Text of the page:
An up-to-date security suite should also help you keep away from prying eyes.

2. Create strong passwords, pass phrases

Remember to have a strong password for all your accounts. Make it at least seven characters long and a combination of letters, numbers and symbols. You’ll get bonus points for adding upper- and lowercase letters.

Never use the same password for all your online activity. If a site or app is breached, then the bad guys have access to all your accounts. Password manager apps aren’t a bad idea.

A pass phrase instead of a password is a good way to lengthen your passwords and give you a memory aid. Myd0gD#1! is derived from “my dog Duke is No. 1.”

Technology & Wireless

Consumer Cellular

5% off monthly fees and 30% off accessories

See more Technology & Wireless offers >

For online banking and shopping apps, opt for two-factor authentication. It requires not only your password to log in but also a one-time code sent to your mobile device to prove it’s really you.

Video: How Do You Protect Your Privacy When Using a Smart Device?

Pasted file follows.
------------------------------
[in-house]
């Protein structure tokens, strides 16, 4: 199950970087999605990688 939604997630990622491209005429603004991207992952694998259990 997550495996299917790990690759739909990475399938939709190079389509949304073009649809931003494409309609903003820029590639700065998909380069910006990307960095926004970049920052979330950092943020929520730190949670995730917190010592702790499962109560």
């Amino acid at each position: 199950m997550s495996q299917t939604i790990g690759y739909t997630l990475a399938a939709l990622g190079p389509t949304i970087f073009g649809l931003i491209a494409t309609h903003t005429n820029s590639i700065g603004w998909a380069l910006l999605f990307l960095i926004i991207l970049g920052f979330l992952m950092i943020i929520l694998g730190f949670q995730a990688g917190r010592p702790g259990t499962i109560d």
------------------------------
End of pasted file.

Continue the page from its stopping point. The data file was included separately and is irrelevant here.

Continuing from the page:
3. Mute, unmute your smart speaker

While smart speakers are convenient for their instant responses to your queries, these digital assistants are always listening for their wake word — “Alexa” for Amazon Echo devices or “OK, Google” for the Google Nest or Google Home family. That means your virtual assistant is always listening.

If you don’t feel comfortable with this fact, press the Mute button on top of the smart speaker or smart display. That turns the microphone off, so the device can’t listen for its wake word. You can enable it whenever you have a request, so you’ll have to be within arm’s length when you want to use it.

While anonymized, also know your requests and commands are stored on each company’s servers after you say them, which helps these companies gather data and improve services. You can delete the information anytime:

For Alexa devices, log into your app on a smartphone or tablet and select More | Settings | Alexa Privacy | Review Voice History

For Google devices, go to history.google.com. Click on the Settings icon, which looks like three stacked lines ☰ and also is called a “hamburger” icon, at the top left of the page. Go to Voice & Audio Activity and select a recording to delete.

4. Disable sharing to Facebook

The world’s biggest social network doesn’t have the best reputation for privacy and transparency. But to the company’s credit, it released a tool in January 2020 for you to manage how your activity is tracked.